Forest conservation practices of communities living around Mabira Forest Reserve, Uganda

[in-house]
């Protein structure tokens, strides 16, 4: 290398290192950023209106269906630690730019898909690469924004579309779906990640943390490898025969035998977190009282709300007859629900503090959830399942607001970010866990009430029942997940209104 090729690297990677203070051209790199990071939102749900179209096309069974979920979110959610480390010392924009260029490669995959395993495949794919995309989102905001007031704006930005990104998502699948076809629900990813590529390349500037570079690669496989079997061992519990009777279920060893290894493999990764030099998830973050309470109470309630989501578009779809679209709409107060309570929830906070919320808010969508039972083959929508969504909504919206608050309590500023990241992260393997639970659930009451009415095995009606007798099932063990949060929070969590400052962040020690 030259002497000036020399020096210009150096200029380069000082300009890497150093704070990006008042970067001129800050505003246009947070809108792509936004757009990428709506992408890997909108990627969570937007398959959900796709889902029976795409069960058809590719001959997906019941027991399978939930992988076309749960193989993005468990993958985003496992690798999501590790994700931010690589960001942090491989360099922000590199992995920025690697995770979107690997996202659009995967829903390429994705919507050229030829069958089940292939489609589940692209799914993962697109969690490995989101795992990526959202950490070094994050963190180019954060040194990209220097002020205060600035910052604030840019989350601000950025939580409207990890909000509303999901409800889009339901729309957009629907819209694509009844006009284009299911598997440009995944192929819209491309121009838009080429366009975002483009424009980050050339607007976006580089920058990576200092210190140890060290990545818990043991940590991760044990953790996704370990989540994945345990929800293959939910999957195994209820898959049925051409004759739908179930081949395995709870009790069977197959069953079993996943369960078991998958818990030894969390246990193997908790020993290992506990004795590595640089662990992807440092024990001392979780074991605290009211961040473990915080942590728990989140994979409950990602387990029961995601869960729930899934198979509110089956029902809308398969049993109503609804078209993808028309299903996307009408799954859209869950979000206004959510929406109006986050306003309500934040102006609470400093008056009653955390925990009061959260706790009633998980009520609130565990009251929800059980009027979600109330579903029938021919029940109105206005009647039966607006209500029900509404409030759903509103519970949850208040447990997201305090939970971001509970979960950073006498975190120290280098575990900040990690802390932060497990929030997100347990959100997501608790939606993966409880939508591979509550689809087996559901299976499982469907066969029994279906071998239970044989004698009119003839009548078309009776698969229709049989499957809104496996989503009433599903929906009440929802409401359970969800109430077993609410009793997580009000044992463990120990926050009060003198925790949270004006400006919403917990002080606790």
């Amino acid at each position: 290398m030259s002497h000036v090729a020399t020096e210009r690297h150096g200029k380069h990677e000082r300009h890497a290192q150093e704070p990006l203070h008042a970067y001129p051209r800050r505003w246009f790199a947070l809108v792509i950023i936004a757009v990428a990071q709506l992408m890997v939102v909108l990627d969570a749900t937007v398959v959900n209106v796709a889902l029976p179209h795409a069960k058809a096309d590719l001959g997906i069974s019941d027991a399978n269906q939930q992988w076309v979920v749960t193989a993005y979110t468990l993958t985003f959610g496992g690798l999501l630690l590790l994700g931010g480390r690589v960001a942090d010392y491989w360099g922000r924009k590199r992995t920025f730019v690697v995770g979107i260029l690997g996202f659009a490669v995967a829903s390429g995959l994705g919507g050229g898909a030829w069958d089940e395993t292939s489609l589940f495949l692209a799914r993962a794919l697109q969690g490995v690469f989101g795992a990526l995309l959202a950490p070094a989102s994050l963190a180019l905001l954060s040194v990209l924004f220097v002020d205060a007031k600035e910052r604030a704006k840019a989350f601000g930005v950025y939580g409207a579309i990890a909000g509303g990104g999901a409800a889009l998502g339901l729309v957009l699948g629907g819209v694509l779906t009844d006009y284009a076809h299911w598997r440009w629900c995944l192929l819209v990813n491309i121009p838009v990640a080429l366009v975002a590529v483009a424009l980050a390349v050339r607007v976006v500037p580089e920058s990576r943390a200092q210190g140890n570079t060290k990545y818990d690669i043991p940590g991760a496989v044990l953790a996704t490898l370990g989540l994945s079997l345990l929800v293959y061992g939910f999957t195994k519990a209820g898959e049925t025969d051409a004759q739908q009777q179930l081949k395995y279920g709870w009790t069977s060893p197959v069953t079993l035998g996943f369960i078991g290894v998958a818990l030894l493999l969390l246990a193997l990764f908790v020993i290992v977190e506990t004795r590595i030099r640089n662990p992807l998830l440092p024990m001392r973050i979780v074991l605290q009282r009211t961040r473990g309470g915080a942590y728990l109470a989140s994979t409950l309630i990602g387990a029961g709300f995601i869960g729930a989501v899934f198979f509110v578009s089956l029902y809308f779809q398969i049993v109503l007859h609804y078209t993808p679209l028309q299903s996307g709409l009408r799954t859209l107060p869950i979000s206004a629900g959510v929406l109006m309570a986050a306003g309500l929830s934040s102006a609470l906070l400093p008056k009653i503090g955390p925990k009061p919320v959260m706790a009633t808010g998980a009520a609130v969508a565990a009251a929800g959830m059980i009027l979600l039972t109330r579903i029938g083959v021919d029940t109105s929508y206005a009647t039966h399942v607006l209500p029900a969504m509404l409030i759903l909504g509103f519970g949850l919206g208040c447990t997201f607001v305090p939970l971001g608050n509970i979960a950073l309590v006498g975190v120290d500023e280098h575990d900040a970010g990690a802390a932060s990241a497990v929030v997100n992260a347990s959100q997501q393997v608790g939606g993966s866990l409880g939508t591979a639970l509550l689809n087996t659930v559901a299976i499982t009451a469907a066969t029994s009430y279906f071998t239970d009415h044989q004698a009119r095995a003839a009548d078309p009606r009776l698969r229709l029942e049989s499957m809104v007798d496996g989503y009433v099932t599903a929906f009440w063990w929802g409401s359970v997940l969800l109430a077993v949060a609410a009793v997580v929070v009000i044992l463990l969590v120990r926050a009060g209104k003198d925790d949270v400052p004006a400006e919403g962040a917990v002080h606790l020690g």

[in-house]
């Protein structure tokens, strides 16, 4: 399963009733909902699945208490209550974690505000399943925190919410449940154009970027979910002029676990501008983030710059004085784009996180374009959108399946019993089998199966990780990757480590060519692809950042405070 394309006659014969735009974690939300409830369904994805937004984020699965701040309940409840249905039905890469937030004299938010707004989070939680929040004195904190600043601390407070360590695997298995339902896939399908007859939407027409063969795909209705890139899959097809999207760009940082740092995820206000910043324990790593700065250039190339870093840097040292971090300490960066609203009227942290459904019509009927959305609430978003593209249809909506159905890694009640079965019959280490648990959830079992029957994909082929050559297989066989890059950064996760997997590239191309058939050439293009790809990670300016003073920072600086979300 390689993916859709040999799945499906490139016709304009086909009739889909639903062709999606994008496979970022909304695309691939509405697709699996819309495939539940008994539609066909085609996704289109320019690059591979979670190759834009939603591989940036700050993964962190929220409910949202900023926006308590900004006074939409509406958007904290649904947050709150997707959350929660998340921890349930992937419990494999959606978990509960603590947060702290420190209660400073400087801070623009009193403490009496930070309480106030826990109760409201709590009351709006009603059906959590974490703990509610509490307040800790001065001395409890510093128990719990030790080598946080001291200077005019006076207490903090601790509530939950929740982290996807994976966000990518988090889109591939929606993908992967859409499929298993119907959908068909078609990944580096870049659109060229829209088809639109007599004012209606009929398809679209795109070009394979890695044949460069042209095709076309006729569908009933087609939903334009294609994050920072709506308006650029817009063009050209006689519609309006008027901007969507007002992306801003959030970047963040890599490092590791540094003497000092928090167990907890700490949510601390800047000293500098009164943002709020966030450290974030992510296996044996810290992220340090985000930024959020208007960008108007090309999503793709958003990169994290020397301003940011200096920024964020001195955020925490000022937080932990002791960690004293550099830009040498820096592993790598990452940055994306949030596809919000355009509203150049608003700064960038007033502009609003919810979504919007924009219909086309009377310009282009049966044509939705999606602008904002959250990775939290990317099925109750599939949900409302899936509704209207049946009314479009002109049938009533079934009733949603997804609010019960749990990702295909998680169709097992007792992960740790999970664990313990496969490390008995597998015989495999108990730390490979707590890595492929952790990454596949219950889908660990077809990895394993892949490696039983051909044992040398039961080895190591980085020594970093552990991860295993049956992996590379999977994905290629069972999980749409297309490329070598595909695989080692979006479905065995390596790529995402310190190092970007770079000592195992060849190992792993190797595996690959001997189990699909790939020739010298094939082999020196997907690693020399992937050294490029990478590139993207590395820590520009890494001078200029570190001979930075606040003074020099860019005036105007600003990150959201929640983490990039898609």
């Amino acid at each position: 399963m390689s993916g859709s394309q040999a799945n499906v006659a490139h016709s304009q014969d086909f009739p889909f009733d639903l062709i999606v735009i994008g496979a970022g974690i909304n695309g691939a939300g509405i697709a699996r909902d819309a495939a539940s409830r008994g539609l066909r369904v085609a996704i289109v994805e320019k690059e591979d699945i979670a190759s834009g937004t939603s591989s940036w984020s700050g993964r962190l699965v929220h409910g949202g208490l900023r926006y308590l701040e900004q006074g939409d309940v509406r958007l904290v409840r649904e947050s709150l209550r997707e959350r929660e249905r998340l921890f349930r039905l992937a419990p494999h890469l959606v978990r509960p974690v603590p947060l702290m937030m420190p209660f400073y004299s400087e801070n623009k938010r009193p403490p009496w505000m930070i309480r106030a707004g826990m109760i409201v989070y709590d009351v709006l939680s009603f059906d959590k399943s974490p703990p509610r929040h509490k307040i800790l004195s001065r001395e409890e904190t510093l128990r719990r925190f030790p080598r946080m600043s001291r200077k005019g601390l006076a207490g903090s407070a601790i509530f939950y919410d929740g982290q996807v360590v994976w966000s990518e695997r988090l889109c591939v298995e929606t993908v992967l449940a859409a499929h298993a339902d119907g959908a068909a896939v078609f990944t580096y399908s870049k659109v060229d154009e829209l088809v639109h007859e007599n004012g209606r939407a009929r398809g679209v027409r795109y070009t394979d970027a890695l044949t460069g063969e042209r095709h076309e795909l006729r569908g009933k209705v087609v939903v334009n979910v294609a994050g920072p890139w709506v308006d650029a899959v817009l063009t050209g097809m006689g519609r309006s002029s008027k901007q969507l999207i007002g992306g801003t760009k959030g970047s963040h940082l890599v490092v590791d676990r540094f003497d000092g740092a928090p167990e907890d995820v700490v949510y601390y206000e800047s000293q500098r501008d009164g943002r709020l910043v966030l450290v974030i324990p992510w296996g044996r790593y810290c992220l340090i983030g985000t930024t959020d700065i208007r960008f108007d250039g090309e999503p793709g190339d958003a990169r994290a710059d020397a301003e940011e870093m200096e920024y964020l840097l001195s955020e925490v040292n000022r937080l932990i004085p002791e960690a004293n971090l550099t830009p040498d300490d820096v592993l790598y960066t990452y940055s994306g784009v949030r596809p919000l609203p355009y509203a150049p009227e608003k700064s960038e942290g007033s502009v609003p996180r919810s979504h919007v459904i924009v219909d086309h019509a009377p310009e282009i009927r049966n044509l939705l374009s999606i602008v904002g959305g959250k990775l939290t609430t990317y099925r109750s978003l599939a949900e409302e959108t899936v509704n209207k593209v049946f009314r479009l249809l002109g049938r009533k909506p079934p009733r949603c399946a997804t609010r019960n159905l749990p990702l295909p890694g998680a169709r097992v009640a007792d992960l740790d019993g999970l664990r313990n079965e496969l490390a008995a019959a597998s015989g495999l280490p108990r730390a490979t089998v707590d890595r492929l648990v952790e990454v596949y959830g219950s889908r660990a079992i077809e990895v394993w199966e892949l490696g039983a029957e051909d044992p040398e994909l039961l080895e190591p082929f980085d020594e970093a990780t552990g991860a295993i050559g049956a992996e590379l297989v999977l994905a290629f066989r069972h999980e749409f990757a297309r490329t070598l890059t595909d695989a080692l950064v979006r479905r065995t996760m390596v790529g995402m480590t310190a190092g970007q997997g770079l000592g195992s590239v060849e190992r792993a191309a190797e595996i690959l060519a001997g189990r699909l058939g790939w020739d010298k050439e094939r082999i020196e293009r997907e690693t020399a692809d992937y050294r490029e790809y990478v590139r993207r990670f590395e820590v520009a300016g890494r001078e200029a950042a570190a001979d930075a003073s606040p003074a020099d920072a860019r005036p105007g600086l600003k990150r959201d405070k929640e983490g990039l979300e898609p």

The aim of the study was to find out the various conservation practices used by communities living around Mabira Forest Reserve and the factors influencing the use of the practices in addition to forest resources benefits in an attempt to curb the problem of deforestation. Four parishes around Mabira Forest Reserve were selected from near and far away from main road since distance from the main road determined the size of land owned and source of income of the respondents. The parishes which were selected included; Nsakya parish, Kinoni parish, Buwoola parish and Kkonko. In each village, the households were randomly selected sampled and data was collected from house to heads, forest rangers and managers using questionnaires, checklists, and interview guides. The direct forest resource benefits that were reported to be used by communities living around Mabira Forest Reserve included firewood, construction poles, and medicine, among others. Indirect benefits included; rainfall and soil conservation among others. Most of the community members reported that they collected firewood from forest which they used for either subsistence or commercial purposes from the forest and this accelerates it’s deforestation. The major forest conservation practices that were used included; agro forestry, reforestation, use of fuel wood saving stoves, and regulated harvest of dry branches of tress from forest. Poverty and lack of land ownership security were the major factors, which influenced the use of various forest conservation practices by the community members. Majority of the community members living around Mabira forest reserve lacked formal education, which limited their income generating ability. Farming heavily competed with tree planting and conservation in gardens especially in households that had very small pieces of land and large family sizes. Most of household earned little or no income per annum generated from sales of agricultural crops and therefore, depended on forest products for income generation Agro forestry was mostly influenced by land ownership and size. The use of fuel wood saving stoves by different respondents was influenced by lack of materials and lack of the knowledge about how to make the stoves while regulated harvesting of hardwood trees in gardens was influenced by the poor relationship between forest authority and community members.
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